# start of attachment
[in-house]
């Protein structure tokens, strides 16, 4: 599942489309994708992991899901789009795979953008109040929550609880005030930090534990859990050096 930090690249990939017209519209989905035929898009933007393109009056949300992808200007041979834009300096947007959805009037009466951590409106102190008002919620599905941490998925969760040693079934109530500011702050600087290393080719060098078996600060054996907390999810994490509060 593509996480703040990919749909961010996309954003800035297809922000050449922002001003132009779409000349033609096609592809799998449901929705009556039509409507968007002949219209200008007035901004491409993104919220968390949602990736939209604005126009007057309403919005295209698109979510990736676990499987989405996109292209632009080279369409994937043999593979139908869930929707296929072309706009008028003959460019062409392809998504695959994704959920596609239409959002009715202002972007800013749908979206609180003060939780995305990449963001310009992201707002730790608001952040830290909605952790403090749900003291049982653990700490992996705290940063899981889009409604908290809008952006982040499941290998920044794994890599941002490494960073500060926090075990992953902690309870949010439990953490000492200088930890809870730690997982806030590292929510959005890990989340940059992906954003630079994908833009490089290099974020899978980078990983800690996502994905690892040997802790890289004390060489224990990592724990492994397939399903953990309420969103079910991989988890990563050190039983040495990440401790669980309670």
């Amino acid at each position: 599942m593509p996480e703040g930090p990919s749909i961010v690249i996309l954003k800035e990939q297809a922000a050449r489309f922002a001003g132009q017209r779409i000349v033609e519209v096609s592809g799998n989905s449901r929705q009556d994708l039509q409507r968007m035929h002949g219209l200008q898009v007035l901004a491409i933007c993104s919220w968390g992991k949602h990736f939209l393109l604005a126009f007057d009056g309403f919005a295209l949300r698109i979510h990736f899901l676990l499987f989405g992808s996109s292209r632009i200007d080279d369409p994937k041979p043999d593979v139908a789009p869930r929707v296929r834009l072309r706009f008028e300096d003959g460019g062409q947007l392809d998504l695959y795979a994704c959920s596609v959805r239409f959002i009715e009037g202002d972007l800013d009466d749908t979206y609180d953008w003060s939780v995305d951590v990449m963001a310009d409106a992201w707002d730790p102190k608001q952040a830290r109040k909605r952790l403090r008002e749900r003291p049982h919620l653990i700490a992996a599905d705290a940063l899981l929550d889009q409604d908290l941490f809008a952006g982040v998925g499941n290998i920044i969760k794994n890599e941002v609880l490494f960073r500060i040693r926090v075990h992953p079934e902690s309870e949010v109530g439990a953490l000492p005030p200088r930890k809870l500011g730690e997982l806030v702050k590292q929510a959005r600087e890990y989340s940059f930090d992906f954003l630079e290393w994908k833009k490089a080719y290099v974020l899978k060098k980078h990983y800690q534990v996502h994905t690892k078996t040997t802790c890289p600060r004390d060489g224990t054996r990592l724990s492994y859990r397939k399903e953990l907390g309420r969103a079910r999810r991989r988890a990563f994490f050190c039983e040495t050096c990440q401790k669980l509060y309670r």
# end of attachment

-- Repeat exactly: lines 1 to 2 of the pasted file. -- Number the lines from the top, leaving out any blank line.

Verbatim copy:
[in-house]
């Protein structure tokens, strides 16, 4: 599942489309994708992991899901789009795979953008109040929550609880005030930090534990859990050096 930090690249990939017209519209989905035929898009933007393109009056949300992808200007041979834009300096947007959805009037009466951590409106102190008002919620599905941490998925969760040693079934109530500011702050600087290393080719060098078996600060054996907390999810994490509060 593509996480703040990919749909961010996309954003800035297809922000050449922002001003132009779409000349033609096609592809799998449901929705009556039509409507968007002949219209200008007035901004491409993104919220968390949602990736939209604005126009007057309403919005295209698109979510990736676990499987989405996109292209632009080279369409994937043999593979139908869930929707296929072309706009008028003959460019062409392809998504695959994704959920596609239409959002009715202002972007800013749908979206609180003060939780995305990449963001310009992201707002730790608001952040830290909605952790403090749900003291049982653990700490992996705290940063899981889009409604908290809008952006982040499941290998920044794994890599941002490494960073500060926090075990992953902690309870949010439990953490000492200088930890809870730690997982806030590292929510959005890990989340940059992906954003630079994908833009490089290099974020899978980078990983800690996502994905690892040997802790890289004390060489224990990592724990492994397939399903953990309420969103079910991989988890990563050190039983040495990440401790669980309670």